Thursday, February 23, 2012

Lent: A Forty-Day Retreat

Yesterday was Ash Wednesday, the beginning of Lent. For most of the past 2000 years, Christians have set aside the 40 days leading up to Easter as a special time for reorienting our lives to the Lord. Sundays are not part of the 40 days, since these days celebrate the Resurrection on that first Easter morning. The remaining 40 days between now and Easter, however, are special days for us to consecrate our lives to the Lord. Many do a fast of one kind or another as a discipline that helps to break us free from anything we might be clinging to rather than the Lord.

Recently we received a newsletter from a local Christian retreat center that referred to Lent as a “Forty-day retreat.” What a wonderful image of Lent! That little phrase has helped to give me fresh focus as I enter the season of Lent this year.

Retreats are so necessary to maintain our priorities in the Christian life. In the midst of all our busyness, we need to pull back periodically for rest and regrouping our lives to what is truly important. On a retreat we intentionally reflect, repent, reorient and rekindle our love for the Lord.

When we take time to fast from a meal—during Lent or any other time—we set aside that time for Scripture, prayer, worship and reflection. Here are some significant questions to explore:
-How are you connecting with the Lord these days?
-What is God trying to teach you right now in life?
-Where do you sense the Lord’s presence in your week?
-Where is life being drained from you?

Repentance and conversion are ongoing processes in our lives. They are not something about which we can ever say, “been there, done that.” No, they are ongoing realities for the genuine believer—turning away from what is wrong and turning to the Lord. What must change:
-in your walk with the Lord?
-in your inner thought life?
-in your relationships around you?
-in your actions?


Lent is a time to regroup. We reset our priorities and our focus. We get back on track, reorienting ourselves to the One who created us and loves us.
-What must you do to walk out the repentance God is calling you to?
-What ways can you set aside the 40 days leading up to Easter in order to focus your life afresh on the Lord?
-What spiritual rhythms do you need to reestablish in your life right now?

Above all, Lent is a time to rekindle our love for the Lord. Take some extra time during this season leading up to Easter to enjoy God’s presence, to sit in silence and listen to his voice, to worship him in a different way than you normally do on Sunday mornings. Be creative. Perhaps you want to set aside a “date night” to be alone with the Lord during these coming weeks. Perhaps you will go away to a retreat center. Perhaps it will be fasting once a week where you pull apart during that time for solitude with the One you love.

May this Lent indeed be a forty-day retreat in my life and yours! May we embrace this season as an opportunity to reflect, repent, regroup and rekindle our love for the Lord!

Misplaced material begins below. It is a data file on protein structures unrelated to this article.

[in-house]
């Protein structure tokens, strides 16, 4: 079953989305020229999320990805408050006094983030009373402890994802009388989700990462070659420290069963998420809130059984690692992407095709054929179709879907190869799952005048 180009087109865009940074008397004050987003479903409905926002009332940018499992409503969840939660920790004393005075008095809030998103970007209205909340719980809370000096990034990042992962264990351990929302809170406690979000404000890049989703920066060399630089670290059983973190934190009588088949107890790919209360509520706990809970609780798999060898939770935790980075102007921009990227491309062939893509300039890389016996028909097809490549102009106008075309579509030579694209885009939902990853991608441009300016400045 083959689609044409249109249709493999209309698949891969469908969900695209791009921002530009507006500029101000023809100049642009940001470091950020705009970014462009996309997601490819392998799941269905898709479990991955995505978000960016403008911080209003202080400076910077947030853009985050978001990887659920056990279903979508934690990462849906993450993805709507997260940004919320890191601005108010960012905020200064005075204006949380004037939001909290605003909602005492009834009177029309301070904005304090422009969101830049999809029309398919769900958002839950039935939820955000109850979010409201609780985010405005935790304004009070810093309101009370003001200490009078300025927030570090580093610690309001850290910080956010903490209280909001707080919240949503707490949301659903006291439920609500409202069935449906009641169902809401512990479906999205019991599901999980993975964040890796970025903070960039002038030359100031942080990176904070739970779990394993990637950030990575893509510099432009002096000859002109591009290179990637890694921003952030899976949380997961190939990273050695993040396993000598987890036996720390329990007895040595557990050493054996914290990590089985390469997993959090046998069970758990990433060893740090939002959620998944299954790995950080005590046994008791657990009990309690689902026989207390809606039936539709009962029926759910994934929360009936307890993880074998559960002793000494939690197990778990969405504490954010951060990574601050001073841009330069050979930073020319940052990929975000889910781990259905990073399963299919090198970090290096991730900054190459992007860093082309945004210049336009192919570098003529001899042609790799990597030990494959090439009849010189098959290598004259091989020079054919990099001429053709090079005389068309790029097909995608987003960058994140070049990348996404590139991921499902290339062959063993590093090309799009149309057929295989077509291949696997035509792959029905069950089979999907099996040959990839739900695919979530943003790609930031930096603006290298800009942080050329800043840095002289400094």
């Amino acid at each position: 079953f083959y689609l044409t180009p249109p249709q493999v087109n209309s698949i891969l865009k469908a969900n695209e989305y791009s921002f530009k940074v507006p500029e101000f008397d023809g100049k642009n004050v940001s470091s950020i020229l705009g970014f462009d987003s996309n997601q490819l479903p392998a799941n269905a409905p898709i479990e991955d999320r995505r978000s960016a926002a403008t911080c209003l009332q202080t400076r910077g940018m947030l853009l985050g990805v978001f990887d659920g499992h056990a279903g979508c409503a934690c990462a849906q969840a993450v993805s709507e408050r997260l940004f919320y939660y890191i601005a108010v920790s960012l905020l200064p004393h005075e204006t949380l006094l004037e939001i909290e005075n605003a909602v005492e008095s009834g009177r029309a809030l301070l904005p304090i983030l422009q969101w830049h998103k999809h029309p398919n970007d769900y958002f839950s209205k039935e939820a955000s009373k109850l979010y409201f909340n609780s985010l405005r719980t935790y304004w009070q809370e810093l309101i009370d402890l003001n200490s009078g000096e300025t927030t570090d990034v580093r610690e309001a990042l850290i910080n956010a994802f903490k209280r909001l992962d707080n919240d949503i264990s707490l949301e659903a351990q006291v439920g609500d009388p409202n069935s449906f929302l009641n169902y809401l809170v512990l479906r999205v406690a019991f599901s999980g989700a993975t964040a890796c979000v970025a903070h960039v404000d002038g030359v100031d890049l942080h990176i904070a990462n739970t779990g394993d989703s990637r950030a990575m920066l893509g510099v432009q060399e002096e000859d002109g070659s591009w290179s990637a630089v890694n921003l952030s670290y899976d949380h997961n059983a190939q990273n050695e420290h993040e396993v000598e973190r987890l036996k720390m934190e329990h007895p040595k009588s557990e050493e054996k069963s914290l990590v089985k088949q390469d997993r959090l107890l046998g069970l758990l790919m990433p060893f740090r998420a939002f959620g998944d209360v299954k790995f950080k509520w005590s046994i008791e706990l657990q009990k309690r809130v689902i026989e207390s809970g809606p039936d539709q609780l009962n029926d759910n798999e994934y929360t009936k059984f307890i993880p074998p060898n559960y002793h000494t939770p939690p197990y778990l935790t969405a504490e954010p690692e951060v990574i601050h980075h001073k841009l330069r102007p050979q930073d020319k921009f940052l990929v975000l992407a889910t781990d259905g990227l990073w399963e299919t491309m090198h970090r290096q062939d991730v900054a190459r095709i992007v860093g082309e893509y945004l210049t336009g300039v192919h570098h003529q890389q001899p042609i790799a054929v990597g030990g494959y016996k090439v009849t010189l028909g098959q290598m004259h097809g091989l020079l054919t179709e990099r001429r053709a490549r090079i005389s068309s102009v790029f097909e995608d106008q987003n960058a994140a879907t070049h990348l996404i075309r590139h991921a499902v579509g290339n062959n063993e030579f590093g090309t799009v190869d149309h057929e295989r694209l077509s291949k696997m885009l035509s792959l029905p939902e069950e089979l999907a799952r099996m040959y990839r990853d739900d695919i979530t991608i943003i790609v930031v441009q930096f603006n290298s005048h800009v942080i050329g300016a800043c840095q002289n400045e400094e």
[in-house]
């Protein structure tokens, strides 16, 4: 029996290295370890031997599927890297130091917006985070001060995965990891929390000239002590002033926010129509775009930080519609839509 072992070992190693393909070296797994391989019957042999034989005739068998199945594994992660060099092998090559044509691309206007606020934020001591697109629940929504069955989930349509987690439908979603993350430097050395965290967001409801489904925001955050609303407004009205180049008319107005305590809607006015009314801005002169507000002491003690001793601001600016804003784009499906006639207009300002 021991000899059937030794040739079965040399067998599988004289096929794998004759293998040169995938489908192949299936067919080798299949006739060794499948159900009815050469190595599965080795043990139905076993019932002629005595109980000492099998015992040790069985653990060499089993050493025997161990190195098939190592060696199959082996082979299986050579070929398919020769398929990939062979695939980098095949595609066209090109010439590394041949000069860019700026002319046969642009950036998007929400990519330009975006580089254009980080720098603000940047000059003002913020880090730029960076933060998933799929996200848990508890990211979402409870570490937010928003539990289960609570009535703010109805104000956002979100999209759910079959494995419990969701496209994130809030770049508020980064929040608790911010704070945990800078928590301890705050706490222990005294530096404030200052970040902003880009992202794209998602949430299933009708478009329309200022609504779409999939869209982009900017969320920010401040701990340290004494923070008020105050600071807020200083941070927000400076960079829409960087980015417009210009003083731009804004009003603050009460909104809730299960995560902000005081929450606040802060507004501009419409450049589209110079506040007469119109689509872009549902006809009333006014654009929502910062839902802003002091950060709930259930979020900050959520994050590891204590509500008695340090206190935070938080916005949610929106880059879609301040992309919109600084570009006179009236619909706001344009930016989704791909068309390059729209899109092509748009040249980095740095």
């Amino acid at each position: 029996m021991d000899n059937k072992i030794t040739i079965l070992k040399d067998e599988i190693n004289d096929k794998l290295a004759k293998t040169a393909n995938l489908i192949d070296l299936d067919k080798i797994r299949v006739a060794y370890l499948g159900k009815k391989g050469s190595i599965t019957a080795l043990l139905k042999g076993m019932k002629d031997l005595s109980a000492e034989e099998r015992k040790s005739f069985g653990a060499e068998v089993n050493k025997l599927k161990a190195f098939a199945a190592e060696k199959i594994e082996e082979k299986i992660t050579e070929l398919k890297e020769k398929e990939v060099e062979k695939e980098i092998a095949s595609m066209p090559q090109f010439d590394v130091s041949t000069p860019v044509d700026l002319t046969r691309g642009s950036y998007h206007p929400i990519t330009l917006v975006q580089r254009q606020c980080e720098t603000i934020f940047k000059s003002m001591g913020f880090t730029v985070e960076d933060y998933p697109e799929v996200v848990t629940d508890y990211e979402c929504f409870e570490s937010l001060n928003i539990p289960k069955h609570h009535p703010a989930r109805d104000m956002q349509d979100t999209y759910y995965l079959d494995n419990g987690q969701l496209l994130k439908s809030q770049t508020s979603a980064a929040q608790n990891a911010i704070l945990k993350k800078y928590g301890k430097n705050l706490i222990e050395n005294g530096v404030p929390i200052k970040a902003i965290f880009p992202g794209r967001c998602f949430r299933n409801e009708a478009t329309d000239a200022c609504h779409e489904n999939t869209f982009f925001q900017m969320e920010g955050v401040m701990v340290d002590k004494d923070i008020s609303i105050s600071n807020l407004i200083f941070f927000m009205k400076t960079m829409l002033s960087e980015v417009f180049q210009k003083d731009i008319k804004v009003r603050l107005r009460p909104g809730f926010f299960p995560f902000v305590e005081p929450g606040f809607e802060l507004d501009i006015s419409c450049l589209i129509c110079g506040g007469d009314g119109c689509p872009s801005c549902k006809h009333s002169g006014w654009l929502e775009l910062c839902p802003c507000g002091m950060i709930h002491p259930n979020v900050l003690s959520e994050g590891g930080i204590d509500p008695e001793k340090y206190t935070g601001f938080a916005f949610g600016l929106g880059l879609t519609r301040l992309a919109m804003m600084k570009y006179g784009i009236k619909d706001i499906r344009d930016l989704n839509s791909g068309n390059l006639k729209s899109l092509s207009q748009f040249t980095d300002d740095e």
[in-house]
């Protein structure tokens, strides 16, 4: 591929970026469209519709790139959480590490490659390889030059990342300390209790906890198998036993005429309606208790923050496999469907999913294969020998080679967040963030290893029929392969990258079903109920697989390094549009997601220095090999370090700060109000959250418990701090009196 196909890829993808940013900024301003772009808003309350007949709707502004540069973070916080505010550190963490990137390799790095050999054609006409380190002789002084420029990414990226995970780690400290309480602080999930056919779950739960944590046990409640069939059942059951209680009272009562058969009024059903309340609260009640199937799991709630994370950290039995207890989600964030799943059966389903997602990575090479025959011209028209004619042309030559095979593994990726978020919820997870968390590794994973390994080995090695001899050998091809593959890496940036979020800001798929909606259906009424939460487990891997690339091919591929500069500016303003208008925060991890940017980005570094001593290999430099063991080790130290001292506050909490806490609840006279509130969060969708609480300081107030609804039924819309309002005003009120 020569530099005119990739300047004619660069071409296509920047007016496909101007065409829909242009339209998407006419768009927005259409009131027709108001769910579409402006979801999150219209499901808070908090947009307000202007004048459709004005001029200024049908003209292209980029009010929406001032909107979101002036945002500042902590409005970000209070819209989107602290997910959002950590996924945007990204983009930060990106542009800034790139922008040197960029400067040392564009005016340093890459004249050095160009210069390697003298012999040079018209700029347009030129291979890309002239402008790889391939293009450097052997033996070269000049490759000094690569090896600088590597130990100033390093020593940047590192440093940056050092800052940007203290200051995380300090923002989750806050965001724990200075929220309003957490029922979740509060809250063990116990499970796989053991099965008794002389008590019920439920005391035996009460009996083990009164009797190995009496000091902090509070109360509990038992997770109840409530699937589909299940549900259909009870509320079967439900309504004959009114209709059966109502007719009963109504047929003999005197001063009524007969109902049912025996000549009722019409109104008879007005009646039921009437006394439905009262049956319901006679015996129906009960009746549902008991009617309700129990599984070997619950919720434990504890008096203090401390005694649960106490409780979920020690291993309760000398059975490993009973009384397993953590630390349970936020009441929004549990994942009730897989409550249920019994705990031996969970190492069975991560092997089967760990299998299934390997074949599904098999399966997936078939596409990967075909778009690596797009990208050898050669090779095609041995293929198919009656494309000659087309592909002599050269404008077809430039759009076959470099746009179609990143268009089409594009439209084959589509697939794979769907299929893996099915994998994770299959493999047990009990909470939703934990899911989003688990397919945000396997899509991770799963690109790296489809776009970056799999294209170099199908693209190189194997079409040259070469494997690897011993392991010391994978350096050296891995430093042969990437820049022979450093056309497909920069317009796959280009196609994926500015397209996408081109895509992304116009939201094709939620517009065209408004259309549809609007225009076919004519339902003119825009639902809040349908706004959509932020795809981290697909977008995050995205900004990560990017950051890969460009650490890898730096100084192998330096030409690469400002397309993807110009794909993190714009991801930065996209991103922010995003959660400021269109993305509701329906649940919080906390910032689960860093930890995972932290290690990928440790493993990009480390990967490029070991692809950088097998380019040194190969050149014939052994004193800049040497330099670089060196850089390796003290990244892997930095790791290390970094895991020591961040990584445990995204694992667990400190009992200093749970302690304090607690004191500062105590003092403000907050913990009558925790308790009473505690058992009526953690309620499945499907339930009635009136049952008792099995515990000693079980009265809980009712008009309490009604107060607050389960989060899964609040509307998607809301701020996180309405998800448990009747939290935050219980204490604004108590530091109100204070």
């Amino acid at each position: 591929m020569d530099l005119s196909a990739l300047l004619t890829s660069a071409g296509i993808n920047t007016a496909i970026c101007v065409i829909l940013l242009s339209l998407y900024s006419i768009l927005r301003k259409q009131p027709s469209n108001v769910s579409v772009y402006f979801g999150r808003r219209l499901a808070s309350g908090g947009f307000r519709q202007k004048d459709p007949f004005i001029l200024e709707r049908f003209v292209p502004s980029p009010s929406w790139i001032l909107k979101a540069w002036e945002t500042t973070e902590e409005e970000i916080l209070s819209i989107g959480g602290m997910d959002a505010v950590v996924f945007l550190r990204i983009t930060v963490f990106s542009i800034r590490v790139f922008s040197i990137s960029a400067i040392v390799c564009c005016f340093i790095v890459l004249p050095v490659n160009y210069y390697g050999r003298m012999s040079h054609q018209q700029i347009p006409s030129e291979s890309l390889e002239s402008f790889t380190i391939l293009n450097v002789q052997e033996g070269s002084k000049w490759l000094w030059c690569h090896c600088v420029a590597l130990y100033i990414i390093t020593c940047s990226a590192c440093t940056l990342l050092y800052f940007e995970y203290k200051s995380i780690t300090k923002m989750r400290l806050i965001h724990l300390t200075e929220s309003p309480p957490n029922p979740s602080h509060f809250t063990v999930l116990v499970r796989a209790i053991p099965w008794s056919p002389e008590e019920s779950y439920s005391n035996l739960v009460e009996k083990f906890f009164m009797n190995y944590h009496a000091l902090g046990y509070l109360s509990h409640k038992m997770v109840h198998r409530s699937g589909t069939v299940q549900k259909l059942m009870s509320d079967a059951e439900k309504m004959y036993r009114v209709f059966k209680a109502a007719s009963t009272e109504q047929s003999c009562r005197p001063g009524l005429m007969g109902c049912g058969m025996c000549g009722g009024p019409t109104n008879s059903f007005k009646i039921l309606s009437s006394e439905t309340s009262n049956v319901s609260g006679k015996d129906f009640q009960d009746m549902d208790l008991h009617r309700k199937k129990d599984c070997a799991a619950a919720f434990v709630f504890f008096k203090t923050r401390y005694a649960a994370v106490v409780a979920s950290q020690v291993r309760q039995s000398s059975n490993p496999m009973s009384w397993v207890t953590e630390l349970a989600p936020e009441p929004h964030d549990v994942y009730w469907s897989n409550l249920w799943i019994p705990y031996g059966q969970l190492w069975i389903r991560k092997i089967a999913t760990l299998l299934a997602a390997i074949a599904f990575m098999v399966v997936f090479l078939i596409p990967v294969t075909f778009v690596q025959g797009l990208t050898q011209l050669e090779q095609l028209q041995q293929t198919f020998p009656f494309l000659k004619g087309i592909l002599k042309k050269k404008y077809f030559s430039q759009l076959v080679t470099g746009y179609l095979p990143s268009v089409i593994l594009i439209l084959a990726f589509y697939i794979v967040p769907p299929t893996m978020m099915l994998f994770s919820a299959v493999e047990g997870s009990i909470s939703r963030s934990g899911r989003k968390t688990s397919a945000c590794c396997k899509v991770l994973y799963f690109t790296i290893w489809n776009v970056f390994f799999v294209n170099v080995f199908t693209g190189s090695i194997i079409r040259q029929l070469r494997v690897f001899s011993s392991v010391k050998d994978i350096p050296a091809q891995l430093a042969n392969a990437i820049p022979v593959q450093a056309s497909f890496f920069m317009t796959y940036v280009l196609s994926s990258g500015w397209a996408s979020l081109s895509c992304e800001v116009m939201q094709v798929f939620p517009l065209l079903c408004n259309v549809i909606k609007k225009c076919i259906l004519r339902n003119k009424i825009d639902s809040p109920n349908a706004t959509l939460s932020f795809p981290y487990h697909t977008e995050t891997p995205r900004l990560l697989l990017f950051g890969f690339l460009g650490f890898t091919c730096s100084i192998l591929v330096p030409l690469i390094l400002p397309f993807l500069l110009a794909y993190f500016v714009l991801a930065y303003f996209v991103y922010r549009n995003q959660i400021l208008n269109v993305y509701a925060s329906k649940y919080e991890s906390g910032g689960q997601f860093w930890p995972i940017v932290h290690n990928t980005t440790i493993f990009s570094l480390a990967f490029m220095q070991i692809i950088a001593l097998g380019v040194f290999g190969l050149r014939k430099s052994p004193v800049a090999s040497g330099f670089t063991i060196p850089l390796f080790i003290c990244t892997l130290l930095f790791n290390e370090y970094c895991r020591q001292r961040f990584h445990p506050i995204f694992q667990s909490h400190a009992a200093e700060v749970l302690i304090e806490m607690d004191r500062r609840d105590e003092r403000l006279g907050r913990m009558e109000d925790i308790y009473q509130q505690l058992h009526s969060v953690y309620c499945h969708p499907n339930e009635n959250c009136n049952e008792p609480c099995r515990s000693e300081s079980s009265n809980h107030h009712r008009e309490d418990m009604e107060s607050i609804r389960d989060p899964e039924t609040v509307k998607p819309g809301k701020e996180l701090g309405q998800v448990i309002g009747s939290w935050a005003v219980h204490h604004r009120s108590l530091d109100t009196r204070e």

© 2012 Glenn E. Myers

Tuesday, February 7, 2012

Attentive to the Present Moment: Surprised by Beauty

“O Lord, our Lord,
How majestic is your name in all the earth!
You have set your glory above the heavens.”
-Psalm 8:1

When I slow down my racing mind in order to become present to the moment, I discover all kinds of gifts surrounding me that I was looking right past. I find that I am enfolded by God’s grace. I become attentive.

When I am fully present to the moment, I become aware on a whole new level. I begin to notice small things around me that just awhile ago I had overlooked in my hurry and self-preoccupation.

In particular, I am surprised by beauty. The sun sparkles on the water. The breeze plays in the autumn leaves. A lone flower graces the bare rocks in unpretentious glory. None of these draws attention to itself. Without bringing myself to the moment, it would go unnoticed. However, if I take the time to be attentive, I find each is an encouragement and a reminder of God’s streaming presence that surrounds my each and every movement.

Speaking of which—after writing the last sentence I looked up to relish the brief sight of a young bald eagle wing past the shoreline on Lake Superior where my wife and I have been retreating this October day. My life is graced with one gift after another, if I but open my eyes—and especially my heart—to embrace them.

Alive to Life
Creation is filled with brightly colored flowers, brilliant rays of light, gentle clouds and beautiful sunsets. When I am obsessed with thoughts of my past or concerned about my to-do list in the future, however, I walk right past these. I miss the very gifts God has place on my path. When I slow down my racing mind, however, I begin to notice one blessing after another (John 1: 16) all around me. I see beauty again. I enjoy being alive.

I become alert to God’s love and presence by first by attending to the moment—with all the gifts that enfold me. Simply by slowing down, I begin to see—truly see—the beauty of nature. I take time to smell the flowers and gasp at the sunrise.

These are all little gems that our gracious heavenly Father has given me today, placing them in my path to sustain me on my journey. If I am self-absorbed, I miss them. If, however, I am attentive to the moment, I am able to enjoy a multitude of such gifts.

© 2011 Glenn E. Myers